As for their blog, Sabra could have spread the link more widely. Part of the list had a French translation. Hence the list and the blog post should have been translated into both French and Spanish.
It’s as if Sabra did fine to start but then stumbled. They seem to have recovered, though, and are back to posting recipes now, much later.
Best Practices in Using Social Media for Customer Service
When it comes to best practices for using using social media in customer service, it all seems to boil down to three things –
In our hurry-up culture, two minutes to microwave a meal sometimes seems too long. Social media is the perfect medium for customers and businesses to have a two-way conversation. This dialogue inevitably contains complaints. Plus online commerce is often global in nature, so it’s a recipe for people demanding very fast service, or at least service during what, to your company, feel like off hours.
Over half of all Twitter users of social care (essentially, customer service over social media channels) expect a response within two hours. Just under one-half on Facebook also expect a response after two hours. On both channels, a same-day response is expected over 80% of the time.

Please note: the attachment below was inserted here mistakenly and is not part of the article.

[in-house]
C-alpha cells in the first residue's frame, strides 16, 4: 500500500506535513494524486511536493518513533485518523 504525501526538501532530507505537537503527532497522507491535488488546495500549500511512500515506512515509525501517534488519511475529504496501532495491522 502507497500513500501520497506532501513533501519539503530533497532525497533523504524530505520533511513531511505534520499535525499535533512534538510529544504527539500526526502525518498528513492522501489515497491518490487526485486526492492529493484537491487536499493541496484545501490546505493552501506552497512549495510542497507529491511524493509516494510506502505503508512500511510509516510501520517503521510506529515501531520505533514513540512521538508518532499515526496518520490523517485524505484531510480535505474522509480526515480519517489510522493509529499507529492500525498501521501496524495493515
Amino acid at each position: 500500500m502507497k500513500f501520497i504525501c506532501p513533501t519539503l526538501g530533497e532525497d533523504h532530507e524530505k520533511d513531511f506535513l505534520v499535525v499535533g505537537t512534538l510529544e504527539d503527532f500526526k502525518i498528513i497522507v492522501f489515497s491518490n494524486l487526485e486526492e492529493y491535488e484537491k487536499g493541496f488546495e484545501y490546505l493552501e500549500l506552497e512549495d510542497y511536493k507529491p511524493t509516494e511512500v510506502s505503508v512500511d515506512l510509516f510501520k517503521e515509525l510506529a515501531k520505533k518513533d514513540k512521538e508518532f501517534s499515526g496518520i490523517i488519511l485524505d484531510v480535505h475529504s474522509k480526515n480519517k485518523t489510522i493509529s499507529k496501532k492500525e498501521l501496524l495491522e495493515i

BrandWatch offers as a best practice a simple idea – decide on a response time frame, and stick with it.
I would add to that, post your hours and your expected response times. If there’s only one social media employee, then that person is expected to be offline at times. They need off-hours coverage, plus vacation and sick time coverage.
At eConsultancy, in the article, How Zappos Uses Social Media: Twitter, Facebook, and Instagram, Zappos as a company makes it a point of engaging with customers and providing superior service. That article cites an ideal customer service response. When customer @ktmink asked “@Zappos_Service I just ordered a birthday gift for my brother – 5 day shipping but wondering if you can get it there in 3? #195917709 #help“, @Zappos_Service responded with, “@ktmink This order is going to ship out today and your brother will have his birthday present tomorrow!”
Not only was the customer called by name, the company went beyond @ktmink’s question, which was really just whether a rush could be put on the order. The order’s shipping was upgraded to overnight, which is more than the customer asked for.